Overriding vs. overloading

Thursday Mar 1st 2001
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Let’s take a different look at the first example in this chapter. In the following program, the interface of the method play( ) is changed in the process of overriding it, which means that you haven’t overridden the method, but instead overloaded it. The compiler allows you to overload methods so it gives no complaint. But the behavior is probably not what you want. Here’s the example:

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Let’s take a different look at the first example in this chapter. In the following program, the interface of the method play( ) is changed in the process of overriding it, which means that you haven’t overridden the method, but instead overloaded it. The compiler allows you to overload methods so it gives no complaint. But the behavior is probably not what you want. Here’s the example:

//: WindError.java 
// Accidentally changing the interface
 
class NoteX {
  public static final int
    MIDDLE_C = 0, C_SHARP = 1, C_FLAT = 2;
}
 
class InstrumentX {
  public void play(int NoteX) {
    System.out.println("InstrumentX.play()");
  }
}
 
class WindX extends InstrumentX {
  // OOPS! Changes the method interface:
  public void play(NoteX n) {
    System.out.println("WindX.play(NoteX n)");
  }
}
 
public class WindError {
  public static void tune(InstrumentX i) {
    // ...
    i.play(NoteX.MIDDLE_C);
  }
  public static void main(String[] args) {
    WindX flute = new WindX();
    tune(flute); // Not the desired behavior!
  }
} ///:~ 

There’s another confusing aspect thrown in here. In InstrumentX, the play( ) method takes an int that has the identifier NoteX. That is, even though NoteX is a class name, it can also be used as an identifier without complaint. But in WindX, play( ) takes a NoteX handle that has an identifier n. (Although you could even say play(NoteX NoteX) without an error.) Thus it appears that the programmer intended to override play( ) but mistyped the method a bit. The compiler, however, assumed that an overload and not an override was intended. Note that if you follow the standard Java naming convention, the argument identifier would be noteX, which would distinguish it from the class name.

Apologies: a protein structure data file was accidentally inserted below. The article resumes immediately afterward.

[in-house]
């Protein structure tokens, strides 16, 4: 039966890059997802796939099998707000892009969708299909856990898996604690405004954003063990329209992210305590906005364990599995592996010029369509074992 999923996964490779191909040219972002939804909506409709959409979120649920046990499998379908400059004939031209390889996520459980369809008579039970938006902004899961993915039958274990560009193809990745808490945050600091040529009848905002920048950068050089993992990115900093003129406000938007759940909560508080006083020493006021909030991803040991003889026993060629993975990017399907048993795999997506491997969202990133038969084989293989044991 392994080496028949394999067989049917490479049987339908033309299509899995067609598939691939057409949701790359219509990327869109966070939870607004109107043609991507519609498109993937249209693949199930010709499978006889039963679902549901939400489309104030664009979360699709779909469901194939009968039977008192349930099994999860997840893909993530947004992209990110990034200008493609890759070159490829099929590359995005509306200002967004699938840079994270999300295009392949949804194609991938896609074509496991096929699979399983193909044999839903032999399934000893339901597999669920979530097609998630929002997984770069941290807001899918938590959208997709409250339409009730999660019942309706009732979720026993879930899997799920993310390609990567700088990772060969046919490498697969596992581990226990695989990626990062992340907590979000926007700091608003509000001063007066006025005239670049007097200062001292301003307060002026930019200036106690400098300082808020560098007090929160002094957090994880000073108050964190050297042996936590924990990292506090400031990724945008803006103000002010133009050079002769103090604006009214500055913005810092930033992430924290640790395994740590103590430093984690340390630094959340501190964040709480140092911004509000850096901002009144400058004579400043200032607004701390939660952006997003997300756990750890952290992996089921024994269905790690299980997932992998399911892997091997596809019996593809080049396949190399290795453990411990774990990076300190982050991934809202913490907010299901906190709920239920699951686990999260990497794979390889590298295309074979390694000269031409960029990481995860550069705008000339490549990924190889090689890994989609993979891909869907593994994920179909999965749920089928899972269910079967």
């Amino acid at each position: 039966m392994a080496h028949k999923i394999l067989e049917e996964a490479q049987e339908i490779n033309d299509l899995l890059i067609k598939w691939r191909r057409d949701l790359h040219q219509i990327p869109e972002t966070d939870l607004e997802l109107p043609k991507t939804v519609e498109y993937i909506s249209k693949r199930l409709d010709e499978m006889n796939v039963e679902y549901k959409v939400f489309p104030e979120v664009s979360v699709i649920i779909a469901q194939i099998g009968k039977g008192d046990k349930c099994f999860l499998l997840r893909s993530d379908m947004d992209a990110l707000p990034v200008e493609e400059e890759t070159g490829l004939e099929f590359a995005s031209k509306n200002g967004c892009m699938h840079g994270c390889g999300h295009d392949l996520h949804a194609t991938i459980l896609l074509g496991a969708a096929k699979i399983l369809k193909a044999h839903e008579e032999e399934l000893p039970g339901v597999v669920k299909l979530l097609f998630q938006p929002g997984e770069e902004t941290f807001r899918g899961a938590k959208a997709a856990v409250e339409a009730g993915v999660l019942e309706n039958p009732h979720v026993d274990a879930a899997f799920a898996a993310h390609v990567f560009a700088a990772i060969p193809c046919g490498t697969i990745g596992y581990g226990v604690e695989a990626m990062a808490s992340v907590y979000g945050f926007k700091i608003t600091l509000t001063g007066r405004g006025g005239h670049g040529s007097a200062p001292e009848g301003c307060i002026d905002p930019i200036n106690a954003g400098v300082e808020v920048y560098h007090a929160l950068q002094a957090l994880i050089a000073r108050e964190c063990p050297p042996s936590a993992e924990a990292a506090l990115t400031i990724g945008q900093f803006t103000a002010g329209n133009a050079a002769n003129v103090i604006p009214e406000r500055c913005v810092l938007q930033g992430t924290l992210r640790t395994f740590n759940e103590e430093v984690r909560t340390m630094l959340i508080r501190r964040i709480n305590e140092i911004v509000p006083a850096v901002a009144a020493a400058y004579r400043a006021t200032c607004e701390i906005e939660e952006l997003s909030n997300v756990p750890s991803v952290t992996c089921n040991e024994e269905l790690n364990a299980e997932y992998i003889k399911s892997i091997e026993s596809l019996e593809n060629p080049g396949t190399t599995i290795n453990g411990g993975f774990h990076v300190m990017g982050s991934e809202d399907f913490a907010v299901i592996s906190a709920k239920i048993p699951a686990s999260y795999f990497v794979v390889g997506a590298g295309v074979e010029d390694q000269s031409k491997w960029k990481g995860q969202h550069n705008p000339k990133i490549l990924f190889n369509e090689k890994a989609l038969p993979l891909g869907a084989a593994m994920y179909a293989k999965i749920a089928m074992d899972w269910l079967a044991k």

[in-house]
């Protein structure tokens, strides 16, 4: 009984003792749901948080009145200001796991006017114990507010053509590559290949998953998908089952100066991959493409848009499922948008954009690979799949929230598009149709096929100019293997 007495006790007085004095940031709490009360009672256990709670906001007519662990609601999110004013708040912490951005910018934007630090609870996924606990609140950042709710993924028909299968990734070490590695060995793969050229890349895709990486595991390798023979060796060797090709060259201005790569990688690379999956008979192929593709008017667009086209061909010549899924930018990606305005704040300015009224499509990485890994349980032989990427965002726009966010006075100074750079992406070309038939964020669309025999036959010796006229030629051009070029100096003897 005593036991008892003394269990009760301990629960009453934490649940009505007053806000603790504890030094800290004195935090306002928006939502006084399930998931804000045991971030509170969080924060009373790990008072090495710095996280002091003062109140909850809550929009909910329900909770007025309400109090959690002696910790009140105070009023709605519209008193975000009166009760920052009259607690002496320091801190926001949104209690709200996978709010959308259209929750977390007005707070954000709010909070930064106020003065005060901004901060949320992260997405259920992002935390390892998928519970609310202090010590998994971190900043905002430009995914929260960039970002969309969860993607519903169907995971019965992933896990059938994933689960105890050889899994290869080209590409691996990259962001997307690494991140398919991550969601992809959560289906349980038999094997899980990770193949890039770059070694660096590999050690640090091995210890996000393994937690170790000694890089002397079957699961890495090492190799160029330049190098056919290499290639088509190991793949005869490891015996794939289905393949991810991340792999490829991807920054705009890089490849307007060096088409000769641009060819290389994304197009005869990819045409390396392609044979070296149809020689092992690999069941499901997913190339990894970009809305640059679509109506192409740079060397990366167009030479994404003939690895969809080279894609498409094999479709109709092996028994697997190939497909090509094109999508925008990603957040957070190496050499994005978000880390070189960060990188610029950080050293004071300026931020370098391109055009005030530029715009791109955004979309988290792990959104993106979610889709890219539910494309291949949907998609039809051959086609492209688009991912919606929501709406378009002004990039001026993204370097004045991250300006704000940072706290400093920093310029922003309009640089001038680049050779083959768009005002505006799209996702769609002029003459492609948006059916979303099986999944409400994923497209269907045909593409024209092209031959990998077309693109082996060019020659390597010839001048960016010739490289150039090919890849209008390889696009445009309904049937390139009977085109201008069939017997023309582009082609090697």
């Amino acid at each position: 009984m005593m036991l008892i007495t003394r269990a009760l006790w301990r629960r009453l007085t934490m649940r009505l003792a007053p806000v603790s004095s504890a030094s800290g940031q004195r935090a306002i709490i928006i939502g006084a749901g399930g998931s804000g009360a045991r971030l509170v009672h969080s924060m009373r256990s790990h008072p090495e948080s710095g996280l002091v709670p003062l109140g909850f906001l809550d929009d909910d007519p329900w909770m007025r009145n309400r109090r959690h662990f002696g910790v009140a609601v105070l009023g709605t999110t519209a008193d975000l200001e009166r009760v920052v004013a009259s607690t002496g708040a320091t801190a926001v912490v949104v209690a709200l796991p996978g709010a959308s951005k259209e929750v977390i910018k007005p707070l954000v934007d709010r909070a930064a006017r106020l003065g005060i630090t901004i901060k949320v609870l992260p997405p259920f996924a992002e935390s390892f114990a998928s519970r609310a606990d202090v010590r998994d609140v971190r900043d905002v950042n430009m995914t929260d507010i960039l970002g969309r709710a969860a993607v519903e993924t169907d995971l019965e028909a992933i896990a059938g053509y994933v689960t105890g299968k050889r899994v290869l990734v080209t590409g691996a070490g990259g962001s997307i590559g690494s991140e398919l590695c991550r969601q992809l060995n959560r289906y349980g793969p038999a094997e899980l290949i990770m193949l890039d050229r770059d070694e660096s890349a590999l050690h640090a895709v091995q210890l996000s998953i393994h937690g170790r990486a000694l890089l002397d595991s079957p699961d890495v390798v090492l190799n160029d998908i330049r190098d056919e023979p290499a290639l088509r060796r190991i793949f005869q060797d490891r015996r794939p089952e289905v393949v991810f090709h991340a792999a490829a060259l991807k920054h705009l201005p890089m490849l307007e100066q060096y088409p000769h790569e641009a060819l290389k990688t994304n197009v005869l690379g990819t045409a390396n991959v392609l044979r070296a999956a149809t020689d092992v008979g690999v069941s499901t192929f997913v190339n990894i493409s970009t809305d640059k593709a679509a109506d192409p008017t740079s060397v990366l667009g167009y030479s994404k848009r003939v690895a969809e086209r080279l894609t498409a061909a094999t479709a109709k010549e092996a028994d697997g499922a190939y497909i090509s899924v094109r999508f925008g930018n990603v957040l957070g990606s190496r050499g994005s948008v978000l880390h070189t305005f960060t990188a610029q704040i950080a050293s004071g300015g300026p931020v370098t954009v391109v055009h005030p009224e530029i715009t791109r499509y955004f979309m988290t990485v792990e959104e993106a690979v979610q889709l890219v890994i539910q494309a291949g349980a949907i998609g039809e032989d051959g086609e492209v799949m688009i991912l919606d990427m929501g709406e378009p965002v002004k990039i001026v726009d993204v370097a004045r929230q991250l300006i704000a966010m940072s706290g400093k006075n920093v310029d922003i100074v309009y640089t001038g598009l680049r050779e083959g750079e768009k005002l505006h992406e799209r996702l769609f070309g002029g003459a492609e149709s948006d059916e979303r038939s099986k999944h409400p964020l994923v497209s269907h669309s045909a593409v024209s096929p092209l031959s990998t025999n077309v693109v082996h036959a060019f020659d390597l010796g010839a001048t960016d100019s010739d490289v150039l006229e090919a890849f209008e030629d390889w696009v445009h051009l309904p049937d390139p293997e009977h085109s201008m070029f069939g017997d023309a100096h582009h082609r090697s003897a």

In tune, the InstrumentX i is sent the play( ) message, with one of NoteX’s members ( MIDDLE_C) as an argument. Since NoteX contains int definitions, this means that the int version of the now-overloaded play( ) method is called, and since that has not been overridden the base-class version is used.

The output is:

InstrumentX.play()

This certainly doesn’t appear to be a polymorphic method call. Once you understand what’s happening, you can fix the problem fairly easily, but imagine how difficult it might be to find the bug if it’s buried in a program of significant size.

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